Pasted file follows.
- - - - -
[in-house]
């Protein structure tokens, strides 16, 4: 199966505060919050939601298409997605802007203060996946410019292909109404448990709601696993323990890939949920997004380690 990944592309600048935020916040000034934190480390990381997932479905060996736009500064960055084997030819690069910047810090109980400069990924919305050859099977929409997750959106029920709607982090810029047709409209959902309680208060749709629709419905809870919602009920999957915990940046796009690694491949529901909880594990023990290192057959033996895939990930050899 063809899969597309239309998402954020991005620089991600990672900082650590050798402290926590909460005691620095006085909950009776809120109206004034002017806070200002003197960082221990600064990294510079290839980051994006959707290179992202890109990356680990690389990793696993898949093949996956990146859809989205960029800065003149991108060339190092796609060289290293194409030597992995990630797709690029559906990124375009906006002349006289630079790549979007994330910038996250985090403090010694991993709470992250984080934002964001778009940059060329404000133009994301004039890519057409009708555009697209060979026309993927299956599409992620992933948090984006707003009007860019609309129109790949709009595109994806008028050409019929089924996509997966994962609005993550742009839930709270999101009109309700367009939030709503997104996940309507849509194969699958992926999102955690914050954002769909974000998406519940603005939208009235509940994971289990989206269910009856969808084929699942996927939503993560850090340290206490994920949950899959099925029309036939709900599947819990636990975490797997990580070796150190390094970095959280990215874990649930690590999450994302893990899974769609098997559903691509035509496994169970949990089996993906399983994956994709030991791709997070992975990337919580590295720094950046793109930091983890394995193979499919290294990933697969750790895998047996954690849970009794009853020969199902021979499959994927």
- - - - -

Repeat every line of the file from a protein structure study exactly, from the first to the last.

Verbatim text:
[in-house]
């Protein structure tokens, strides 16, 4: 199966505060919050939601298409997605802007203060996946410019292909109404448990709601696993323990890939949920997004380690 990944592309600048935020916040000034934190480390990381997932479905060996736009500064960055084997030819690069910047810090109980400069990924919305050859099977929409997750959106029920709607982090810029047709409209959902309680208060749709629709419905809870919602009920999957915990940046796009690694491949529901909880594990023990290192057959033996895939990930050899 063809899969597309239309998402954020991005620089991600990672900082650590050798402290926590909460005691620095006085909950009776809120109206004034002017806070200002003197960082221990600064990294510079290839980051994006959707290179992202890109990356680990690389990793696993898949093949996956990146859809989205960029800065003149991108060339190092796609060289290293194409030597992995990630797709690029559906990124375009906006002349006289630079790549979007994330910038996250985090403090010694991993709470992250984080934002964001778009940059060329404000133009994301004039890519057409009708555009697209060979026309993927299956599409992620992933948090984006707003009007860019609309129109790949709009595109994806008028050409019929089924996509997966994962609005993550742009839930709270999101009109309700367009939030709503997104996940309507849509194969699958992926999102955690914050954002769909974000998406519940603005939208009235509940994971289990989206269910009856969808084929699942996927939503993560850090340290206490994920949950899959099925029309036939709900599947819990636990975490797997990580070796150190390094970095959280990215874990649930690590999450994302893990899974769609098997559903691509035509496994169970949990089996993906399983994956994709030991791709997070992975990337919580590295720094950046793109930091983890394995193979499919290294990933697969750790895998047996954690849970009794009853020969199902021979499959994927």